Graduate studies at Western
Journal of Philosophical Logic 17 (4):329 - 354 (1988)
|Abstract||We consider the issue of what an agent or a processor needs to know in order to know that its messages are true. This may be viewed as a first step to a general theory of cooperative communication in distributed systems. An honest message is one that is known to be true when it is sent (or said). If every message that is sent is honest, then of course every message that is sent is true. Various weaker considerations than honesty are investigated with the property that provided every message sent satisfies the condition, then every message sent is true|
|Keywords||No keywords specified (fix it)|
|Categories||categorize this paper)|
|Through your library||Configure|
Similar books and articles
Codruţa Porcar (2011). Sign and Meaning: A Semiotic Approach to Communication. Journal for Communication and Culture 1 (1):20-29.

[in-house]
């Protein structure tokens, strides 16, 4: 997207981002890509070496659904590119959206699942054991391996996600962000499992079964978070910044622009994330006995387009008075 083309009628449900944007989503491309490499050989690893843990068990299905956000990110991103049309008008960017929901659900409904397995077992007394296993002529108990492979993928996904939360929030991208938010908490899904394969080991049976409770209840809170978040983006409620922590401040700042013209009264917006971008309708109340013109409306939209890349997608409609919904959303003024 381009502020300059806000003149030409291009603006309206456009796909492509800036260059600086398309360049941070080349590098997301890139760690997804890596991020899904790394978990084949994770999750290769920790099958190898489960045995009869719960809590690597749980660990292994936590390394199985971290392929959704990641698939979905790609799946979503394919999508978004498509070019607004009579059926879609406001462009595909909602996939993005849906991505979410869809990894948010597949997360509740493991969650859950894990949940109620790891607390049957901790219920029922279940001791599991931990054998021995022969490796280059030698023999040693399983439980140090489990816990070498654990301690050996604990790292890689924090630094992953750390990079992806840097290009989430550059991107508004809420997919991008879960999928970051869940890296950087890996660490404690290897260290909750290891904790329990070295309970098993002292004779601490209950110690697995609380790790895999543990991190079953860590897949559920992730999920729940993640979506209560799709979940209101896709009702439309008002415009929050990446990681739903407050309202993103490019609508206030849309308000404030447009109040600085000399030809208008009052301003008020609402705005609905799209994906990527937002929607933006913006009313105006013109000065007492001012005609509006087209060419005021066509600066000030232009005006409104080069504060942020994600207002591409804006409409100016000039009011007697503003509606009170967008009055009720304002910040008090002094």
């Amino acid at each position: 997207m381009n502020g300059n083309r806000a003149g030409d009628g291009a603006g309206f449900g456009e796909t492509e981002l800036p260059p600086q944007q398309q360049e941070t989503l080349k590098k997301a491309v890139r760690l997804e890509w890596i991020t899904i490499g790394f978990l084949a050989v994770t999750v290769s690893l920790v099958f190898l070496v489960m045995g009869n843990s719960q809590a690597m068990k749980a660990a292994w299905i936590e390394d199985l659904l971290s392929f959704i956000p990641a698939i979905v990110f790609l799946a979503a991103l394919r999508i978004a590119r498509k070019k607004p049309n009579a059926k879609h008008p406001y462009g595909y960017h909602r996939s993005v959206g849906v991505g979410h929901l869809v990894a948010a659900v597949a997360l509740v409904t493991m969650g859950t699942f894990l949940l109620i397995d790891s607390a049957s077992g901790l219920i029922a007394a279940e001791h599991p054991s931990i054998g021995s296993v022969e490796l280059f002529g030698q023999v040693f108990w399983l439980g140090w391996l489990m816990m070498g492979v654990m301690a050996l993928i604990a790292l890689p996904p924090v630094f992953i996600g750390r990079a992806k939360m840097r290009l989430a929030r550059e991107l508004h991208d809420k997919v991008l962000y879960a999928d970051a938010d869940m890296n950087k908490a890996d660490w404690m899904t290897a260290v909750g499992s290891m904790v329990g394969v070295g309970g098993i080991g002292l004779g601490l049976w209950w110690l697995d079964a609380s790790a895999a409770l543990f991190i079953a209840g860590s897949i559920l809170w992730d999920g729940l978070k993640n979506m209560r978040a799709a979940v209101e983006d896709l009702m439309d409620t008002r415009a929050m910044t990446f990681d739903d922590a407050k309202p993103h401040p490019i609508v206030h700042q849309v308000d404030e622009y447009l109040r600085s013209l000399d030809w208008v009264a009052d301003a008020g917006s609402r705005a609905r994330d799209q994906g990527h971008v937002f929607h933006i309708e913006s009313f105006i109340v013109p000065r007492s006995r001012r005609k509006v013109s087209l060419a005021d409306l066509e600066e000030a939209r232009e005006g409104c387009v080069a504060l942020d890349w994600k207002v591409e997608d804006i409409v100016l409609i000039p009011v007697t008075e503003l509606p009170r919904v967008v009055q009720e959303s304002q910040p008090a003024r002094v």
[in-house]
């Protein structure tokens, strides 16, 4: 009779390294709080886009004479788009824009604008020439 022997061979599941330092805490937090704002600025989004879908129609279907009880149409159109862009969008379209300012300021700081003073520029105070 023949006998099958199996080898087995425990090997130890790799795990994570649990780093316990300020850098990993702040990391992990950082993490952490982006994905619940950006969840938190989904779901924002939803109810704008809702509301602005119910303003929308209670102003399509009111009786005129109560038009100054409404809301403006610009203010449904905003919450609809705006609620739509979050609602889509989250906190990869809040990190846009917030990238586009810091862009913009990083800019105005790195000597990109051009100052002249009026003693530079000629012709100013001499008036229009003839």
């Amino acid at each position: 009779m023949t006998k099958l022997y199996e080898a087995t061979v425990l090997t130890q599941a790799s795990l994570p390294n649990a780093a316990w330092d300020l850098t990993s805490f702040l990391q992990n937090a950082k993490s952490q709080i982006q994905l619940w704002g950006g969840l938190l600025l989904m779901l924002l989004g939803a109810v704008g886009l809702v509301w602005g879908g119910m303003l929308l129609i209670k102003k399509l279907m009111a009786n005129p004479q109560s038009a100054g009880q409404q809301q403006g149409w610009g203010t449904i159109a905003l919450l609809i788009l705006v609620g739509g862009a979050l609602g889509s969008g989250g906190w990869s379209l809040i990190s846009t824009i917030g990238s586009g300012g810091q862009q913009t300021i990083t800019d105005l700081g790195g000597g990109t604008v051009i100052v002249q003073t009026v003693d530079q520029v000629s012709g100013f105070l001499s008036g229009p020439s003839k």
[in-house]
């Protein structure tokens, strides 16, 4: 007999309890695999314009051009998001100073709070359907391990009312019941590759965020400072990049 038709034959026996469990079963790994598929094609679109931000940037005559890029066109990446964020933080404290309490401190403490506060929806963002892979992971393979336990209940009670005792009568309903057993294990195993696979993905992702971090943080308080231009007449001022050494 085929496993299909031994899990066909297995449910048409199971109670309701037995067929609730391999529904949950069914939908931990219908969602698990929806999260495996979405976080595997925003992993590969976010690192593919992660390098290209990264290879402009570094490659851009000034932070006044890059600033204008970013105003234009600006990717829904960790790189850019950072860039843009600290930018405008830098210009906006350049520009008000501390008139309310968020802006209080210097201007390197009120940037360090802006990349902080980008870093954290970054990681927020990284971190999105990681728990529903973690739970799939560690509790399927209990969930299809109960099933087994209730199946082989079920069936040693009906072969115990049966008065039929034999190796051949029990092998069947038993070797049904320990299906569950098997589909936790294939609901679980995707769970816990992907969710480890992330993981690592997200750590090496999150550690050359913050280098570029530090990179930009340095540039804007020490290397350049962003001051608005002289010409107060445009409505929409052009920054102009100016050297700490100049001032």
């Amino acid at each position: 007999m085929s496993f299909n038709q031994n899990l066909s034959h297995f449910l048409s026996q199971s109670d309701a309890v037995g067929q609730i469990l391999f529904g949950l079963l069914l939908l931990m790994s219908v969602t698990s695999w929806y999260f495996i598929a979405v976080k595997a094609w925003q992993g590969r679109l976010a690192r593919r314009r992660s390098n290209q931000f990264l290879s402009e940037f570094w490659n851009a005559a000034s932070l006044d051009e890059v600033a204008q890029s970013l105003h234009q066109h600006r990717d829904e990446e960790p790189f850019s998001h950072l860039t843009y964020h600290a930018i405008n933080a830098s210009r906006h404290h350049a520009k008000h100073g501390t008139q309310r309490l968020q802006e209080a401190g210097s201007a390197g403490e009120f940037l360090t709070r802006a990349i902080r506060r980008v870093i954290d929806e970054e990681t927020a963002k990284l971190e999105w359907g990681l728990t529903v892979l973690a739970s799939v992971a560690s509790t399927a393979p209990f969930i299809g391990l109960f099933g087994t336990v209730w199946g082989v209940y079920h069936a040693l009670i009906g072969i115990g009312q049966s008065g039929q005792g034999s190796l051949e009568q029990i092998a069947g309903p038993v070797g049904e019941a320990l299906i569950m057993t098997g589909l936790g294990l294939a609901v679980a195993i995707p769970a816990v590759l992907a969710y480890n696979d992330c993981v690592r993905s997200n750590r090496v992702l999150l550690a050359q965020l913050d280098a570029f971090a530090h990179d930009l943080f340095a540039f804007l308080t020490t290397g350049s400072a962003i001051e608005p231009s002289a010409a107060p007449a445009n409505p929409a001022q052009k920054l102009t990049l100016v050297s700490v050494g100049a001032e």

David Harrah (1985). A Logic of Message and Reply. Synthese 63 (3):275 - 294.
David Harrah (1984). A Logic of Message and Reply. Synthese 58 (2):275 - 294.
Seow Ting Lee (2011). Understanding Truth in Health Communication. Journal of Mass Media Ethics 26 (4):263-282.
David Harrah (1963). A Model for Applying Information and Utility Functions. Philosophy of Science 30 (3):267-273.
David Harrah (1960). The Adequacy of Language. Inquiry 3 (1-4):73 – 88.
Rohit Parikh & Ramaswamy Ramanujam (2003). A Knowledge Based Semantics of Messages. Journal of Logic, Language and Information 12 (4):453-467.
Michael A. Gilbert (2002). Effing the Ineffable: The Logocentric Fallacy in Argumentation. [REVIEW] Argumentation 16 (1):21-32.
Thomas Li-Ping Tang (2012). Detecting Honest People's Lies in Handwriting. Journal of Business Ethics 106 (4):389-400.
Added to index2009-01-28
Total downloads3 ( #214,470 of 750,480 )
Recent downloads (6 months)0
How can I increase my downloads?